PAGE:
What looked to be an extremely high-stakes, competitive matchup in the first half of play turned into a convincing victory for No. 1-seed Northwestern.
No. 2-seed Maryland women’s lacrosse had the opportunity to repeat as Big Ten champions, but faltered in the second half. In the first half, the Terps managed 18 shots and scored six times on a tough Northwestern back end.
Behind that strong second half, Northwestern pulled away for a 14-9 win and the Big Ten Tournament title.
“We’ll go into the NCAA Tournament and just take it one at a time,” head coach Cathy Reese said. “Our biggest challenge to overcome is ourselves. We’re going to keep getting better and we’re going to use this (loss) to fuel our fire.”
Maryland’s defense was calm and connected in the first minute, sticking to its respective assignments. But the Wildcats moved around nicely without the ball, creating space for graduate attacker Elle Hansen to dodge to the cage and score the game’s opening goal.
Maryland won the next draw control, and despite working the ball around well and earning a free position shot, the Terps were unable to match Northwestern’s early success on the offensive end.
On defense, Maryland clearly had a plan to slow down stalwart graduate attacker Izzy Scane. Every time she approached the eight-meter arc with the ball, the Terps sent a double team. Graduate defender Abby Bosco took on the primary assignment of the nation’s leading goal scorer and caused an early turnover.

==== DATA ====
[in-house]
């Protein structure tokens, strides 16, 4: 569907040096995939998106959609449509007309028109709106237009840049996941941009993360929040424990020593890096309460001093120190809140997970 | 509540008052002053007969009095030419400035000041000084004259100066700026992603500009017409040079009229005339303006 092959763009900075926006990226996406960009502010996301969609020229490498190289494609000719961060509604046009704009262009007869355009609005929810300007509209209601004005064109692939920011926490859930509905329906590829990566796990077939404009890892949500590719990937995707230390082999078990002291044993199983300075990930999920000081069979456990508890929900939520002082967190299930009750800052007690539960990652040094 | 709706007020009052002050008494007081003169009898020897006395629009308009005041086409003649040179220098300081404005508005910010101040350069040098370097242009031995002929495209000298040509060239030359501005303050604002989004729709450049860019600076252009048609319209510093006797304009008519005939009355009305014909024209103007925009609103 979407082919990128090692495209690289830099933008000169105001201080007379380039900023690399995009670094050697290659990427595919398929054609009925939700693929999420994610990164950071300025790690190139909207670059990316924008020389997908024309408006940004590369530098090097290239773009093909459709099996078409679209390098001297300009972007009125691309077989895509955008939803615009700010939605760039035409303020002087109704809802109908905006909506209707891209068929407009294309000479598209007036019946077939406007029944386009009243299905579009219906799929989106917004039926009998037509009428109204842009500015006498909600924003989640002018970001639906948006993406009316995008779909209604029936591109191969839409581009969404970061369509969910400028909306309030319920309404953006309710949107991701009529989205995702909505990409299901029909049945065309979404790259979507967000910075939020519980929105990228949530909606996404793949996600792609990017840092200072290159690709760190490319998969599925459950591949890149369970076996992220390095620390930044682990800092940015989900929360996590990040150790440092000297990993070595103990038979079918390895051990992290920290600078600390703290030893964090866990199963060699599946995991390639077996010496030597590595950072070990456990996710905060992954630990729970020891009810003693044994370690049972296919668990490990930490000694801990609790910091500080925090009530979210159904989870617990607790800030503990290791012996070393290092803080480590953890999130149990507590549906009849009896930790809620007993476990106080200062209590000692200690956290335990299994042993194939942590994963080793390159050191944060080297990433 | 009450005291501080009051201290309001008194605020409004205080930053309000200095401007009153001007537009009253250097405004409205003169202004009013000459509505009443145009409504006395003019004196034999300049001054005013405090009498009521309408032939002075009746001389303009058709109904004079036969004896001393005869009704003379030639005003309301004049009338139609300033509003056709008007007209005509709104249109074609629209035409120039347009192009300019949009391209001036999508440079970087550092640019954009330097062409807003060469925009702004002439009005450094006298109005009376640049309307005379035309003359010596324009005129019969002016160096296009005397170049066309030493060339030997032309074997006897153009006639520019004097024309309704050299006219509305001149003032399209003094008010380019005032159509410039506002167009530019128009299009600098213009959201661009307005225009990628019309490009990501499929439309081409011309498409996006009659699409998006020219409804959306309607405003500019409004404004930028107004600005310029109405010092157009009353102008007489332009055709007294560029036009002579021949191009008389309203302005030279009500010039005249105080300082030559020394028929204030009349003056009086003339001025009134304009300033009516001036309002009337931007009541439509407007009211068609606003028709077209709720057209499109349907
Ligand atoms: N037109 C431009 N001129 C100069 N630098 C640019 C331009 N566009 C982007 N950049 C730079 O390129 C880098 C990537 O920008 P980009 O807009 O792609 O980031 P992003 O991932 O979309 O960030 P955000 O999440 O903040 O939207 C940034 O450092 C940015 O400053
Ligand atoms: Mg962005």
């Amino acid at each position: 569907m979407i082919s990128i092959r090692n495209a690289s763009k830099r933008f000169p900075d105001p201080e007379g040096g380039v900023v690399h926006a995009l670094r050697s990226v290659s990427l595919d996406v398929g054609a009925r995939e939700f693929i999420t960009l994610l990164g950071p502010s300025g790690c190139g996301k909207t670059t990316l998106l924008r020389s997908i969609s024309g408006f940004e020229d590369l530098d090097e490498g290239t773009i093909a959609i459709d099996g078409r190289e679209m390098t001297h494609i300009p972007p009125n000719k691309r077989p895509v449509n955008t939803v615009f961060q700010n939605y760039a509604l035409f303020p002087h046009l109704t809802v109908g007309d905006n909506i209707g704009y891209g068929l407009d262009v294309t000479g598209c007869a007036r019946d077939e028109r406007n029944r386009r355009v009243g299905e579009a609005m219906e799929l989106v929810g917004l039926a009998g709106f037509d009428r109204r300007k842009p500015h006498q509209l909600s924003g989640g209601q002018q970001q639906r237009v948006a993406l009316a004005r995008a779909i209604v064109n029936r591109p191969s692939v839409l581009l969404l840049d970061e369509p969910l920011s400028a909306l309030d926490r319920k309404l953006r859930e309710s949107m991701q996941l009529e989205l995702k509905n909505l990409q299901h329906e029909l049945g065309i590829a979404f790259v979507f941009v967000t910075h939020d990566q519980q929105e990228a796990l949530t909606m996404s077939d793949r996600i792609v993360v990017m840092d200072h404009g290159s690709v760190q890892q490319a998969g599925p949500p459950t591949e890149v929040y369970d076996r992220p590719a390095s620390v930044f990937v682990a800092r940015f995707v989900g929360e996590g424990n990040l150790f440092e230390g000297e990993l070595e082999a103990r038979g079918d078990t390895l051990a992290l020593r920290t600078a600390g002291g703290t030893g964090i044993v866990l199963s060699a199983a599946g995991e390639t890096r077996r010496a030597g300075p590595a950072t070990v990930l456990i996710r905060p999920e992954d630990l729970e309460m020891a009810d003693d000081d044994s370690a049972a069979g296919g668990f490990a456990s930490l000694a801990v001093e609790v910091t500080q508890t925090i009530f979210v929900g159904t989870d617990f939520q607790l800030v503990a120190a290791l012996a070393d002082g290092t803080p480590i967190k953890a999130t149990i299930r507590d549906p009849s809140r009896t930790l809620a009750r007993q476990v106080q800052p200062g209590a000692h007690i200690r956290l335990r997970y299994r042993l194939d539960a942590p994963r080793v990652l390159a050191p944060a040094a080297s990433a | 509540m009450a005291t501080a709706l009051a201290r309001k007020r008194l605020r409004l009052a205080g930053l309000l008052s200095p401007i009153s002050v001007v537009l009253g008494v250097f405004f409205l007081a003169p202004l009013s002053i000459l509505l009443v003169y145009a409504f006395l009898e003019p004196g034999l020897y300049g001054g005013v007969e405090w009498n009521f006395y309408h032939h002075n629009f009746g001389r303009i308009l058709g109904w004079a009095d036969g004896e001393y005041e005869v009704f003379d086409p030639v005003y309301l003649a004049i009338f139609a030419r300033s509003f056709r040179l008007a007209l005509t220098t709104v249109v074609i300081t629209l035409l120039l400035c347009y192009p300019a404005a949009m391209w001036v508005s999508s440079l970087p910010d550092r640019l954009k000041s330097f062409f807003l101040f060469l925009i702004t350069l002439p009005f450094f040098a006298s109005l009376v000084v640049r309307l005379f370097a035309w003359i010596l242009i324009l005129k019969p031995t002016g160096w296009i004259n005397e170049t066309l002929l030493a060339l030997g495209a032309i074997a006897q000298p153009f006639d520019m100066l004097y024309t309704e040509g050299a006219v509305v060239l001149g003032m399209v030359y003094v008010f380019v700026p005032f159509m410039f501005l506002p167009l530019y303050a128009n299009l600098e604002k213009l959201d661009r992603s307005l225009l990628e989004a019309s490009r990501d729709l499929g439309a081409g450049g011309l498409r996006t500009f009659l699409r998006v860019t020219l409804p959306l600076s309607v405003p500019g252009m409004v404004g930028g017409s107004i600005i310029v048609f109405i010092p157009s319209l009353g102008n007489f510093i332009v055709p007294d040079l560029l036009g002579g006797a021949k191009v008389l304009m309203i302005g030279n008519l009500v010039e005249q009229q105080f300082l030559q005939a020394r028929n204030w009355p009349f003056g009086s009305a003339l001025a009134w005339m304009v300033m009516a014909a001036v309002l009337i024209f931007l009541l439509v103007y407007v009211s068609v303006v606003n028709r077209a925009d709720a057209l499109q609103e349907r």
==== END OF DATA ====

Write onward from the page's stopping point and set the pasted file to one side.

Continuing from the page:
A little more than halfway through the first frame, junior attacker Chrissy Thomas netted the first score for the Terps. Her 17th goal of the season, Thomas asserted her strength and quickness from behind the opposing cage to capitalize.
With about three minutes to play in the first quarter, senior attacker Libby May cut right across the goalmouth and rocketed a shot past the opposite side of Northwestern graduate goalkeeper Molly Laliberty.
In the first period, the Terps played with supreme pace. It forced the Wildcats to rush on offense and scramble on defense. Senior goalkeeper Emily Sterling made some key stops late in the frame. After one, the score was tied 2-2.
Within the first two minutes of the second quarter, the Terps took the lead. Senior attacker Hannah Leubecker did the honors, weaving and bending her way into the crease before firing a low shot past Laliberty.